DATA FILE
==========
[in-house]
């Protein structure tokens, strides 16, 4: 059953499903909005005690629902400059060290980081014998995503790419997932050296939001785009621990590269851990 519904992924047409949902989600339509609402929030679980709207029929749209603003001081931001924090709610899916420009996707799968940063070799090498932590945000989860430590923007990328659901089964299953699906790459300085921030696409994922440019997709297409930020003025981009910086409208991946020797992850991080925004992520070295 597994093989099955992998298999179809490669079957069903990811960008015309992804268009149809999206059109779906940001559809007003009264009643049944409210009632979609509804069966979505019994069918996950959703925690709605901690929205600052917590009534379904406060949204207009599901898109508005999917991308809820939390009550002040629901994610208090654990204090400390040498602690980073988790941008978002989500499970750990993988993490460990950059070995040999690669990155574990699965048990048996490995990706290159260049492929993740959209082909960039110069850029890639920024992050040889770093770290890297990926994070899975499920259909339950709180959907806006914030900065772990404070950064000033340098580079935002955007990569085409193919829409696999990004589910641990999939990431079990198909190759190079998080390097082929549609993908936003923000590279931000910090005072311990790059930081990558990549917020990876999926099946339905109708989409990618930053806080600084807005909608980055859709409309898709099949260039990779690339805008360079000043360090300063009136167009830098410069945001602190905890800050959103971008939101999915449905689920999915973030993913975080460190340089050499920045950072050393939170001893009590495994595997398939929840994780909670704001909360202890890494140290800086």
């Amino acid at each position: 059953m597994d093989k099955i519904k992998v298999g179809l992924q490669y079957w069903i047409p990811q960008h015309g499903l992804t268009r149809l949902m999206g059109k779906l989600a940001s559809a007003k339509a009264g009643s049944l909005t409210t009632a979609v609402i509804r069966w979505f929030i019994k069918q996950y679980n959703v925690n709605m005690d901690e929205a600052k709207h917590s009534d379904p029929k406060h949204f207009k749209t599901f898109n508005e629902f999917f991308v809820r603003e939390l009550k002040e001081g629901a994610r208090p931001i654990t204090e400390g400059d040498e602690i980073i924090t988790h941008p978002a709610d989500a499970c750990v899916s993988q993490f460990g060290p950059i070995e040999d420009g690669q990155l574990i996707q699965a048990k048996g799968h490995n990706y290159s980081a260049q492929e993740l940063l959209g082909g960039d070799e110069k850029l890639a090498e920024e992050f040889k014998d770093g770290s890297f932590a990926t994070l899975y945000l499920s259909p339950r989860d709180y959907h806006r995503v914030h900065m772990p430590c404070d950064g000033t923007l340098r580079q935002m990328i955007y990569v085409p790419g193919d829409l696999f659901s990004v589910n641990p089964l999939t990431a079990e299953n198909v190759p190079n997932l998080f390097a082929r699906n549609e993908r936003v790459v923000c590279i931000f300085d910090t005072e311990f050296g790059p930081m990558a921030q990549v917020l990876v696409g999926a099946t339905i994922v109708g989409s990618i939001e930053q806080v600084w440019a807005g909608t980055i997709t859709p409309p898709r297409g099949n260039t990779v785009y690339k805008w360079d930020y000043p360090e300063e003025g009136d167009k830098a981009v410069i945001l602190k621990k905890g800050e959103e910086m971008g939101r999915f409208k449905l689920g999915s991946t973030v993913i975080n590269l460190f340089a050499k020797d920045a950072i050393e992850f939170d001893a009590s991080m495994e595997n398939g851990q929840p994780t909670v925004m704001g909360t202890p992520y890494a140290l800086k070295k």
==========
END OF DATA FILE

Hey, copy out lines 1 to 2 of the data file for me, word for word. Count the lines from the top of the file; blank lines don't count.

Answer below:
[in-house]
């Protein structure tokens, strides 16, 4: 059953499903909005005690629902400059060290980081014998995503790419997932050296939001785009621990590269851990 519904992924047409949902989600339509609402929030679980709207029929749209603003001081931001924090709610899916420009996707799968940063070799090498932590945000989860430590923007990328659901089964299953699906790459300085921030696409994922440019997709297409930020003025981009910086409208991946020797992850991080925004992520070295 597994093989099955992998298999179809490669079957069903990811960008015309992804268009149809999206059109779906940001559809007003009264009643049944409210009632979609509804069966979505019994069918996950959703925690709605901690929205600052917590009534379904406060949204207009599901898109508005999917991308809820939390009550002040629901994610208090654990204090400390040498602690980073988790941008978002989500499970750990993988993490460990950059070995040999690669990155574990699965048990048996490995990706290159260049492929993740959209082909960039110069850029890639920024992050040889770093770290890297990926994070899975499920259909339950709180959907806006914030900065772990404070950064000033340098580079935002955007990569085409193919829409696999990004589910641990999939990431079990198909190759190079998080390097082929549609993908936003923000590279931000910090005072311990790059930081990558990549917020990876999926099946339905109708989409990618930053806080600084807005909608980055859709409309898709099949260039990779690339805008360079000043360090300063009136167009830098410069945001602190905890800050959103971008939101999915449905689920999915973030993913975080460190340089050499920045950072050393939170001893009590495994595997398939929840994780909670704001909360202890890494140290800086």